Hamadeh writes that reading Zong! became a “daily ritual” for her.  Zong! is ritual.  Writ on water.  She clearly understood an aspect of a work that I  and many others continue to learn from. What she fails to understand, however, is that it is also about co-creation, In the spaces. Left by the One.  And the Other. And their relation. In the spaces allowed for breath. It is about us today breathing for those who could no longer breathe; us breathing into those who could no longer breathe; us breathing still with those whose breaths were abbreviated, cut short, becoming ga(s)ps in the unending prayer of dark water — black water.   Breathing tog(a)ther. What it is not is about is `I came up with these ideas all myself’, which is what Hamadeh attempts in her bold-faced attempt to run off “wid alla (our) stuff,” when she “describes Zong! as merely a “dear bibliographical reference,” after detailing how it influenced her and how she intended to (ab)use it.  

Many a time in in the small, dark hours of a morning I have wakened wondering about Hamadeh’s initial approach to me — the questions pull and tug at me: if my sister hadn’t been dying; if I hadn’t been stressed at trying to find a flight into the hurricane-stricken Miami airport to visit her; if only I had been able to pay more attention— if, if, if; would I have been able to stop her using the work in the way she had already decided to?  Why was she asking for “blessings and permission”? Being neither shaman nor holy woman, I still wonder at the use of the word `blessings’. The art world, in which Hamadeh appears firmly ensconced, does not work on the basis of blessings, fuelled as it is by money. Why did Hamadeh not query whether or not I would require a permission fee? Was it because I was an African-descended, Black woman? Would she have approached a white, male poet whom she did not know in the same way?  Why this assumption of intimacy and absence even of art world protocol? Why did she only approach me for permission some six weeks before the show was due to open, when it would have been well nigh impossible to make substantial changes? Why? Why? Why? Why am I even bothering to pursue this with a crushing load of other tasks I need to complete? These questions haunt until the relief of sleep takes over again.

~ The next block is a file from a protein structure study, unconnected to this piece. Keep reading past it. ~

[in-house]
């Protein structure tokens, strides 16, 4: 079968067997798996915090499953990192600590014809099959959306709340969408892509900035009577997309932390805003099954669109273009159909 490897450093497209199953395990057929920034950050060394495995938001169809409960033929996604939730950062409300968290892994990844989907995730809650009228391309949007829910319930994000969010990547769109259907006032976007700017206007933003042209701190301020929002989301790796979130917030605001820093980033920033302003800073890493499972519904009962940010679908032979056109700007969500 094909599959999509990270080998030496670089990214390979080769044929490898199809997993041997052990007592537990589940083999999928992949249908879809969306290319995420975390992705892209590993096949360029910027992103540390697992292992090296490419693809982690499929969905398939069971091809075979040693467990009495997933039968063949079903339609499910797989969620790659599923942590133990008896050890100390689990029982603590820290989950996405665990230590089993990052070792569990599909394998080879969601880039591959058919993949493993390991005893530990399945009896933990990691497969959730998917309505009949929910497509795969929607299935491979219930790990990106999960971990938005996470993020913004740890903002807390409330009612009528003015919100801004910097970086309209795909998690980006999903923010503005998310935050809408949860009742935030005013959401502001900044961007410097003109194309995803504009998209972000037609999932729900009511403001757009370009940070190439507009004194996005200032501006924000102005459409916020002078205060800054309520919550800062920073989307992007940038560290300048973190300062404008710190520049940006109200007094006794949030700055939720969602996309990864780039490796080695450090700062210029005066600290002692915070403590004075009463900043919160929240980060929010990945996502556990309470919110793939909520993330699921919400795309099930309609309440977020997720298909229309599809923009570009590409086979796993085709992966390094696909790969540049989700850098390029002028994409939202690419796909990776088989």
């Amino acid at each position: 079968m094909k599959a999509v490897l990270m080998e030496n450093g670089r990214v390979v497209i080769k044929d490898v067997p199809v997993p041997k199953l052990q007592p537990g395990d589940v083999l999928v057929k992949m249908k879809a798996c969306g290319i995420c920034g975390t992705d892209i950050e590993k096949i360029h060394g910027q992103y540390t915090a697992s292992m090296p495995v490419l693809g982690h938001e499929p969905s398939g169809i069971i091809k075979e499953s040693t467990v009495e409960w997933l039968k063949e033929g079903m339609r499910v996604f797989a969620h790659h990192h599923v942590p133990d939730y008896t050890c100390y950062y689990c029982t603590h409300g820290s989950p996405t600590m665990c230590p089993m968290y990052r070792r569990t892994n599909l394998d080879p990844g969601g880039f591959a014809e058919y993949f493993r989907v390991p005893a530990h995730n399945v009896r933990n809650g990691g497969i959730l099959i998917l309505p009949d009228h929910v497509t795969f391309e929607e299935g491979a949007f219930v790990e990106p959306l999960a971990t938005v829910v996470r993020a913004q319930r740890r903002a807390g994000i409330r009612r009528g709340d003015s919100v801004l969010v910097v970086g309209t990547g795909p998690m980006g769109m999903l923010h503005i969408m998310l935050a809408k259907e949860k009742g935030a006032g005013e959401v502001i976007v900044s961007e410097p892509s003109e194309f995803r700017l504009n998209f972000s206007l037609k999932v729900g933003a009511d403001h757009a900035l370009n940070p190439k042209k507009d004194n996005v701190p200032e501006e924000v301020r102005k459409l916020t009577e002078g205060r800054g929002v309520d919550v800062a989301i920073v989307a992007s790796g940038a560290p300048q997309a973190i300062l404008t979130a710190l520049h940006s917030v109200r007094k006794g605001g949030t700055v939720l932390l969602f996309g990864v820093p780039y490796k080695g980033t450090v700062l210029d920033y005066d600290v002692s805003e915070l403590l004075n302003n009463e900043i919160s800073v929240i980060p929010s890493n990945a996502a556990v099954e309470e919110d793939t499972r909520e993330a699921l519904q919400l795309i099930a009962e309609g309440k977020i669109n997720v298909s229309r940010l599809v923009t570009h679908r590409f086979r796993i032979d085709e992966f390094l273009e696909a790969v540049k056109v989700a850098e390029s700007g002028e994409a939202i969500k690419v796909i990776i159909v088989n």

Rana Hamadeh’s actions regarding Zong!, which she reduces to “phonic substance,” violate the sacred, unwritten protocols of the Maafa: sacred because that which cannot, yet must be named, was for us, descendants of the Maafa, an initiatory rite, being birthed for a second time from the belly of the ship, into what we, emissaries of the Ancestors and ancestral memory, still don’t fully know.  Who knew what we would or could create? Other than life. Unwritten, because the palimpsest of the Maafa is the “sea (which) is history.” Our protocols are tidal, breaths shape shifting to meet the intransigent, always seeking the space in and between the wor(l)ds that seek always to drown that which is un~necessary and so necessarily un~beautiful.   Hamadeh’s actions also raise a number of other issues: ethics and research; ethical art practices on the part of artists and galleries; protocols, permissions and archives; the exploitation of the work of Black artists and creatives, and in particular Black women artists and thinkers; and whether any of these issues have any meaning in an art world whose practices can only be described as consumptive.  More than anything else, Hamadeh’s brazen act of simultaneously appropriating and erasing Zong! in the way she has, betrays the lives at the heart of this work and profoundly belies any understanding of what the work is about.  Her behaviour and her subsequent obfuscations illustrate the current commodification of Black artistic practice and scholarship in ways that, more times than not, subvert and deny the very intent of that work by Black artist and scholar creators.  

When the moderns confronted what would eventually come to be mislabelled African art, they were primarily interested in form and its commodification, not with the wisdoms or spiritual energies that lay behind the object.  All these years later, Hamadeh repeats those initiatory acts of violence and aggression against Zong! in her erasure of the context and circumstances around which she “found” Gregson vs. Gilbert, not to mention the erasure of the memory of all the lives exaquaed and un~drowned through the practices and protocols around Zong!.   In her accumulative and acquisitive practices — the severing of what she considers form from what lies behind, she continues a destructive practice whose roots lie deep in the colonial project, which must be named, exposed and challenged.

This is The One Murder of Rana Hamadeh who almost ran off wid alla my stuff.

1 Pablo Picasso, Silvia Loretti, Tate Introductions, Picasso, Tate Publishing, 2018, London, England.

2 Derek Walcott, “The Sea is History.” The Star-Apple Kingdom, Farrar, Strauss Giroux, New York, 1979, p.25.